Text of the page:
Ellingsen, Mark 1949–
ELLINGSEN, Mark 1949–
Born June 18, 1949, in Brooklyn, NY; son of Emil (a technical glassblower) and Edna (a homemaker) Ellingsen; married Helen Betsey Shaw (a teacher), August 18, 1973; children: Patrick John, Elizabeth Ann, Peter. Ethnicity: "Norwegian." Education: Gettysburg College, B.A. (magna cum laude), 1971; Yale University, M.Div. (magna cum laude), 1974, M.A., 1975, M.Phil., 1976, Ph.D., 1980. Politics: Democrat. Hobbies and other interests: Politics, sports, playing the guitar, family activities.
Home—Smyrna, GA. Office—Interdenominational Theological Center, Atlanta, GA 30314; fax: 404-527-0901.
Ordained minister of Evangelical Lutheran Church in America, 1976; Luther-Northwestern Lutheran Seminaries, St. Paul, MN, assistant professor, 1979-82; Institute for Ecumenical Research, Strasbourg, France, associate professor, 1982-88; Randolph Community College, Asheboro, NC, instructor, 1992-94; Interdenominational Theological Center, Atlanta, GA, associate professor of church history, 1993—. Emory University, instructor, 2003-04. Asheboro Pastors Group, secretary; Good News Prison Ministry, volunteer chaplain at Atlanta Detention Center, 1996—. Presenter of workshops; guest on media programs.
American Academy of Religion, American Society of Church History, Sixteenth Century Studies Conference, Phi Beta Kappa.
Doctrine and Word, John Knox Press (Atlanta, GA), 1983.
The Evangelical Movement: Growth, Impact, Controversy, Dialog, Augsburg (Minneapolis, MN), 1988.
The Integrity of Biblical Narrative: Story in Theology and Proclamation, Fortress Press (Minneapolis, MN), 1990.
Preparation and Manifestation: Reflections on Lent and Easter, C.S.S. Publishing (Lima, OH), 1992.
The Cutting-Edge: How Churches Speak on Social Issues, Eerdmans (Grand Rapids, MI), 1993.
A Common Sense Theology: The Bible, Faith, and American Society, Mercer University Press (Macon, GA), 1995.
Reclaiming Our Roots: An Inclusive Introduction to Church History, two volumes, Trinity Press International (Harrisburg, PA), 1999.
A Word that Sets Free: First Lesson Sermons for Sundays after Pentecost (last third) Cycle C, C.S.S. Publishing (Lima, OH), 2000.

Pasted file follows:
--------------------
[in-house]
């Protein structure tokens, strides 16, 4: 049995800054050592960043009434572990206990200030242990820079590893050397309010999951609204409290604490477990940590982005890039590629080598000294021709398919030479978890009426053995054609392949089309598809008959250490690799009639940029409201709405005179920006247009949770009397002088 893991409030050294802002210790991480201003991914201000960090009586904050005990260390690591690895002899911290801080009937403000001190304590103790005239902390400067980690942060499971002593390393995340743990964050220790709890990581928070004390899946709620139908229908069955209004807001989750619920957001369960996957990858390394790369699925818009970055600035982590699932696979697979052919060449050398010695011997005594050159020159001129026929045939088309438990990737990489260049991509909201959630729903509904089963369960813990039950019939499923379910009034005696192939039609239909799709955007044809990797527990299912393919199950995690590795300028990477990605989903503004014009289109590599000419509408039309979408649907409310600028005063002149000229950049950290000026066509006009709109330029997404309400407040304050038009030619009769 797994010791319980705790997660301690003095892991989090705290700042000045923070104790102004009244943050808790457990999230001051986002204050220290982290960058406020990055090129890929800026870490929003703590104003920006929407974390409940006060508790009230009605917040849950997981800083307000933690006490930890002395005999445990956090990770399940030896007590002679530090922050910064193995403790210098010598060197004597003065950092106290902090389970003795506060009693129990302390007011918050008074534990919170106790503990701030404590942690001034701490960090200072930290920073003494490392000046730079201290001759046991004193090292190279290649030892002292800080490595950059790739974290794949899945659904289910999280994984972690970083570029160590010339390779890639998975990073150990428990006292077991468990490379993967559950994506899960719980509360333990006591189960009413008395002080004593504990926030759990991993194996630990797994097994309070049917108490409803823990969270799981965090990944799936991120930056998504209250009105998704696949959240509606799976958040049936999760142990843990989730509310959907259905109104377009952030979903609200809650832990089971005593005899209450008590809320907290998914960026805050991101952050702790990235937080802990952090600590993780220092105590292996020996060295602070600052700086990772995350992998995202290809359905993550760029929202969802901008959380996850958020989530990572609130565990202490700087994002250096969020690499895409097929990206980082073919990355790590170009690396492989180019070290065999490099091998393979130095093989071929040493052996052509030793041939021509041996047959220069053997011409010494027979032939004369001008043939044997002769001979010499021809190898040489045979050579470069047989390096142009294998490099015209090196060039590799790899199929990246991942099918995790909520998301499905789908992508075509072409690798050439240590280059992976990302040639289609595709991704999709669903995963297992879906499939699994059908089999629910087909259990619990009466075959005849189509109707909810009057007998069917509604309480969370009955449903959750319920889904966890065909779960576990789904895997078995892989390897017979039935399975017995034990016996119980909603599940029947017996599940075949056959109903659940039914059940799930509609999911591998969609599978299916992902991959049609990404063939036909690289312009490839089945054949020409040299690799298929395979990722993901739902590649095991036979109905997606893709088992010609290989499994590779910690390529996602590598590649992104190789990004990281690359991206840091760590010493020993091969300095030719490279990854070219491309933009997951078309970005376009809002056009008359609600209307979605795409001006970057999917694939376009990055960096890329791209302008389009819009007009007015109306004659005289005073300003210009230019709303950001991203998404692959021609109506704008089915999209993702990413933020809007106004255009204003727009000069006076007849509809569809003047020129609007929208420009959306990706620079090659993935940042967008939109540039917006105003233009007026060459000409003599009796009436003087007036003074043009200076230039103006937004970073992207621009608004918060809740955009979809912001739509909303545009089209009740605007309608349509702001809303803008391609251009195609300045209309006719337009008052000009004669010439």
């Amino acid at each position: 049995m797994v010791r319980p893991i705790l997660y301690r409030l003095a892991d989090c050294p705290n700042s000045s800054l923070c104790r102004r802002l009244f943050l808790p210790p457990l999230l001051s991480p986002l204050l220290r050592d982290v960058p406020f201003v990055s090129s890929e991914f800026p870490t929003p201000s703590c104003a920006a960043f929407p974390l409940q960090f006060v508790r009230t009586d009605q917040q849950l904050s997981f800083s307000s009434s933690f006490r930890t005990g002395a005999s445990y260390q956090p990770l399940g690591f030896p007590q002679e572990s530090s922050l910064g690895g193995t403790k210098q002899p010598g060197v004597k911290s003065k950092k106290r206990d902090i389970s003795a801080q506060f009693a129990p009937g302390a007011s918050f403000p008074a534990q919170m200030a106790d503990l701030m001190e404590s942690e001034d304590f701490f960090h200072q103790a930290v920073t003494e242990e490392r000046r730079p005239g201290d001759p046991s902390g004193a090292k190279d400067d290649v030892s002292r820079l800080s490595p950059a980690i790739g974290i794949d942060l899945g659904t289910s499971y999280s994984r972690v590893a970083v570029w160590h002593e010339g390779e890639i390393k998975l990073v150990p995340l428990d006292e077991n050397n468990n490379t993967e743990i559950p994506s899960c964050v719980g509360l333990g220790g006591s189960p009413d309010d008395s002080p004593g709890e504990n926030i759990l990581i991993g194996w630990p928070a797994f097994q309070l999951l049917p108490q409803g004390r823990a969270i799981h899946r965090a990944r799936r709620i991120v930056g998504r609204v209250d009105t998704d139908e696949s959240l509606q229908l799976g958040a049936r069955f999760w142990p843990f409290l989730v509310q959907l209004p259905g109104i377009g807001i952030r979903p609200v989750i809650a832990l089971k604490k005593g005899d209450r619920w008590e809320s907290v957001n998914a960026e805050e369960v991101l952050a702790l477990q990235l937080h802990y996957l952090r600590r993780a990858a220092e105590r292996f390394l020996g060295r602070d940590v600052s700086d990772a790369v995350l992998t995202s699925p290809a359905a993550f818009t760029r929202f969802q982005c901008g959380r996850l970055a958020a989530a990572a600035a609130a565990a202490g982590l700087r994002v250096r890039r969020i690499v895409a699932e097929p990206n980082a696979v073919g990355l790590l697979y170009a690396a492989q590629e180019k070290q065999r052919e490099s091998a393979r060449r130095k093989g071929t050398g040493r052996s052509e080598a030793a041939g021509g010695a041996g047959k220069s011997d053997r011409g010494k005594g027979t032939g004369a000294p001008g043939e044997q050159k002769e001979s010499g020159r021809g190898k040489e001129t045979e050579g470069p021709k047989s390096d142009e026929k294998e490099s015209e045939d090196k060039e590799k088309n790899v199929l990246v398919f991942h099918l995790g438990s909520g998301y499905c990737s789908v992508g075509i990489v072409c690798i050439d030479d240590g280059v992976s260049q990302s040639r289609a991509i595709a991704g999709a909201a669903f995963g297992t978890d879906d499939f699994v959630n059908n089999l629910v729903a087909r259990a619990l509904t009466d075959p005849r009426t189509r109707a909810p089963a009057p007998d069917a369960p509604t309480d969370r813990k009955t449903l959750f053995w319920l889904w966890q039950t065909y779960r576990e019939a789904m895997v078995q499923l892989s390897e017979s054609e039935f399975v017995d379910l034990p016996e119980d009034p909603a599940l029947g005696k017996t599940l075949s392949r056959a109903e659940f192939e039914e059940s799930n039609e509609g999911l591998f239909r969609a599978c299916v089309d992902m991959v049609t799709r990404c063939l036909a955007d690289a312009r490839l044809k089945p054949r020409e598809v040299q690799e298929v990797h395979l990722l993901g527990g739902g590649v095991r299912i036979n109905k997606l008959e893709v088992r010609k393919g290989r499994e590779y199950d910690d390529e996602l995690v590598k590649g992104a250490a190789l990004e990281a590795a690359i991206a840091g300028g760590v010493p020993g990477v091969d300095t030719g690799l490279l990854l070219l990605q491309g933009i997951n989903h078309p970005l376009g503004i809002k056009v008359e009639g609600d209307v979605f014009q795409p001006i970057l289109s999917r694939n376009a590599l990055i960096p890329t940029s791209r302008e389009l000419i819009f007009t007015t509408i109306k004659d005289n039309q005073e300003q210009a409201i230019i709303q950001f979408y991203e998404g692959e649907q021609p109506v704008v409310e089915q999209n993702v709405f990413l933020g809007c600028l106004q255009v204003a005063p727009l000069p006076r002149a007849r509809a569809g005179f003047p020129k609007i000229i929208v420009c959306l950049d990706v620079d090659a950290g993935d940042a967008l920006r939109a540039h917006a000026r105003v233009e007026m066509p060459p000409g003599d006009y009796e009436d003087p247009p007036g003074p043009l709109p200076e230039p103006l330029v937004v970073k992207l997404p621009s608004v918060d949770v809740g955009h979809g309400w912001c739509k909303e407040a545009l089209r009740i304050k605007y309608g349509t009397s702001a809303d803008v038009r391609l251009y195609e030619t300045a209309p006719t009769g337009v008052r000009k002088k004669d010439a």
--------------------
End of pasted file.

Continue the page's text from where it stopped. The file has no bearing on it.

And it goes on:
Blessed Are the Cynical: How Original Sin Can Make America a Better Place, Brazos Press (Grand Rapids, MI), 2003.
The Richness of Augustine: His Contextual and Pastoral Theology, Westminster John Knox Press (Louisville, KY), 2005.
When Did Jesus Become a Republican?, Rowman & Littlefield (Lanham, MD), in press.
(With Kenneth Henry) Making Black Ecumenism Happen: A History of the Interdenominational Theological Center as a Paradigm for Christian Unity, ITC Press (Atlanta, GA), in press.
Contributor to books, including Creation and Method, University Press of America (Washington, DC), 1982; Creation and Culture, Lutheran World Ministries (New York, NY), 1987; The Variety of American Evangelicalism, Inter-Varsity Press (Downers Grove, IL), 1991; Reforming the Center: American Protestantism from 1900 to the Present, Eerdmans (Grand Rapids, MI), 1998; and Methodologies in Approaching Social and Ethnical Issues, World Council of Churches (Geneva, Switzerland), 2004. Contributor of more than 200 articles and reviews to professional journals and newspapers, including Journal of Interdisciplinary Studies, Journal of Ecumenical Studies, Faith and Mission, Christian Century, Lutheran, Theology Today, Biblical Preaching Journal, Mid-Stream, Emphasis, and Earth Ethics Report.